Types of Interfaces¶
- Regular Interfaces
Typically these are hardware interfaces on the host, or virtualized by the hypervisor in a virtual machine environment. These are made available to TNSR through VPP, as described in Setup Interfaces.
- VLAN Subinterfaces
VLAN interfaces are configured on top of regular interfaces. They send and receive traffic tagged with 802.1q VLAN identifiers, allowing multiple discrete networks to be used when connected to a managed switch performing VLAN trunking or tagging.
Shared memory packet interfaces (memif) are virtual interfaces which connect between TNSR and other applications on the same host.
Virtual network TAP interfaces which are available for use by host applications.
Generic IP-in-IP interfaces. An tunneling interface which can carry traffic inside a routed IPsec IPsec tunnel (encrypted by IPsec) or on its own unencrypted as either a point-to-point or point-to-multipoint tunnel.
Local loopback interfaces used for a variety of reasons, including management and routing so that the address on the interface is always available, no matter the status of a physical interface.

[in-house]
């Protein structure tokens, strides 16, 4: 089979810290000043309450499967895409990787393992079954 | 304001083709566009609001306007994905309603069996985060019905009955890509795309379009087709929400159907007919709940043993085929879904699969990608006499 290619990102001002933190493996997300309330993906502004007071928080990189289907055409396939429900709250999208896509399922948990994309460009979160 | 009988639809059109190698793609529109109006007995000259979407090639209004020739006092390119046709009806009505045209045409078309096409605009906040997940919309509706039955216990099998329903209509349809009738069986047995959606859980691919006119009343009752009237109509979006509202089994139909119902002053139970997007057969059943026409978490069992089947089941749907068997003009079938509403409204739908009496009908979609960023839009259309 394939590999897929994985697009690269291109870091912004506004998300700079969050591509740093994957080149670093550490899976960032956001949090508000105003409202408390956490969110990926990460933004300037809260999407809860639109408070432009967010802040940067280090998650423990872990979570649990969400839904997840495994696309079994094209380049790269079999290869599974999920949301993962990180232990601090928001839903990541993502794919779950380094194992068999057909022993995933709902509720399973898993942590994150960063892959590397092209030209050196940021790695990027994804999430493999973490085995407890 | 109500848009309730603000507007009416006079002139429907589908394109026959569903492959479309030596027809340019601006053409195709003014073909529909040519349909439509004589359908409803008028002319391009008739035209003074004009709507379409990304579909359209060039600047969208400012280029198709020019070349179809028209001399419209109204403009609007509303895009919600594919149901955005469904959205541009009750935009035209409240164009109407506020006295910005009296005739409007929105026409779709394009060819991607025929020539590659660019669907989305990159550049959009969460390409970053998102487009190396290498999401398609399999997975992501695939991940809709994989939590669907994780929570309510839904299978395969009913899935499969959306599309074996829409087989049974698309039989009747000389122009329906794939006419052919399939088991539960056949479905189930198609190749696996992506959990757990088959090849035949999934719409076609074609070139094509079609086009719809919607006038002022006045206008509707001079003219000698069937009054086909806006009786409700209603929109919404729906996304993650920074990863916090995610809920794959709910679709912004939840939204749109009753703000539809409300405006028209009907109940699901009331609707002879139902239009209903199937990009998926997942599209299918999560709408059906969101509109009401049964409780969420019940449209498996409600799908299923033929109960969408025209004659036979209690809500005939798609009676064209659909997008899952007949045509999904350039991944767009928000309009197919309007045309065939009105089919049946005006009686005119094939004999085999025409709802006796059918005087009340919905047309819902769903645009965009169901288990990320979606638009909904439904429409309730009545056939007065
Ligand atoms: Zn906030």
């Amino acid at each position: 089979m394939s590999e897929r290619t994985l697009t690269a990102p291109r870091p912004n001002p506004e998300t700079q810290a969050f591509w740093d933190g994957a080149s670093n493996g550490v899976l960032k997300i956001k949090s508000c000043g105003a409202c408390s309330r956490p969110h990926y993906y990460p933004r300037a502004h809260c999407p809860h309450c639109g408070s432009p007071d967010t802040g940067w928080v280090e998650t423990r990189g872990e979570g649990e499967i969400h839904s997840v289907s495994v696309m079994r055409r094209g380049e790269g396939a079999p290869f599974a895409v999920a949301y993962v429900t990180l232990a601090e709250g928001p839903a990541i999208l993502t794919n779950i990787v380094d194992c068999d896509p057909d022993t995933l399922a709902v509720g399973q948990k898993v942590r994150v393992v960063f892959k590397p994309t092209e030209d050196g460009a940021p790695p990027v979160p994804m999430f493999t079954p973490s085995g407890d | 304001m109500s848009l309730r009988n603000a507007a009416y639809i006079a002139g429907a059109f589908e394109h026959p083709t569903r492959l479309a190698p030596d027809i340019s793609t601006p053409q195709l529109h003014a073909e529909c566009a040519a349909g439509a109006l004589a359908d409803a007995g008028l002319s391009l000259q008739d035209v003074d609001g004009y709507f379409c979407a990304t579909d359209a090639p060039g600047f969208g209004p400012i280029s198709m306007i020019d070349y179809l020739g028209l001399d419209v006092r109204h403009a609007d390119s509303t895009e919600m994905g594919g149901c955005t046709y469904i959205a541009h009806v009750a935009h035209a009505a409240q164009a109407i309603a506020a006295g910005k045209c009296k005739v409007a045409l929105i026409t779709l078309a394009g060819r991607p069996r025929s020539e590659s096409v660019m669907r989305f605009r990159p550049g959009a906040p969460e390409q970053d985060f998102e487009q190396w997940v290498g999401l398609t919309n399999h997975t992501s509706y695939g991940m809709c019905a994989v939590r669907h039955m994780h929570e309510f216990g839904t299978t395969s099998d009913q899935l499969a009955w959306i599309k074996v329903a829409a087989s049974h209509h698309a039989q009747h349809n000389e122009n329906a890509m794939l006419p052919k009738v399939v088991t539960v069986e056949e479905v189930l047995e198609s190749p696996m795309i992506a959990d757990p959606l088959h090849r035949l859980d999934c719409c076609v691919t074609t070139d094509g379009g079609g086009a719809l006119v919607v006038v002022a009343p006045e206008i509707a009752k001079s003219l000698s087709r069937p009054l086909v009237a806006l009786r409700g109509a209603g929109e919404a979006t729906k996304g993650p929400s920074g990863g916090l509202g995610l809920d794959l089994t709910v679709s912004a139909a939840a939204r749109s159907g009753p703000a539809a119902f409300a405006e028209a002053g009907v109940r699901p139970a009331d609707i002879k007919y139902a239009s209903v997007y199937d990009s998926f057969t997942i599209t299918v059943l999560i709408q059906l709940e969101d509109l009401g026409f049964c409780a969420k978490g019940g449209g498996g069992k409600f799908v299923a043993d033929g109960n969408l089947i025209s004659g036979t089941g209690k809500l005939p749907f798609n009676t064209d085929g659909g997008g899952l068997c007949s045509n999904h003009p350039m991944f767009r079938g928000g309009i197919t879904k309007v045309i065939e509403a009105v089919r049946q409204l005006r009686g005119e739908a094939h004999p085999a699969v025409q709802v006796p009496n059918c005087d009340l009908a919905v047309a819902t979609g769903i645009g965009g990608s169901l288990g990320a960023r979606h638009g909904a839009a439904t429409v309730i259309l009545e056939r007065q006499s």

Generic Routing Encapsulation, an unencrypted tunneling interface which can be used to route traffic to remote hosts over a virtual point-to-point interface connection.
Switch Port Analyzer, copies packets from one interface to another for traffic analysis.
Bonded interfaces, aggregate links to switches or other devices employing a load balancing or failover protocol such as LACP.
Bridges connect interfaces together bidirectionally, linking the networks on bridge members together into a single bridge domain. The net effect is similar to the members being connected to the same layer 2 or switch.
- VXLAN Interfaces
Virtual Extensible LAN (VXLAN) is a similar concept to VLANs, but it encapsulates Layer 2 traffic in UDP, which can be transported across other IP networks. This enables L2 connectivity between physically separated networks in a scalable fashion.
- Host Interfaces
Host interfaces exist outside TNSR, in the operating system. These are used primarily for host OS management.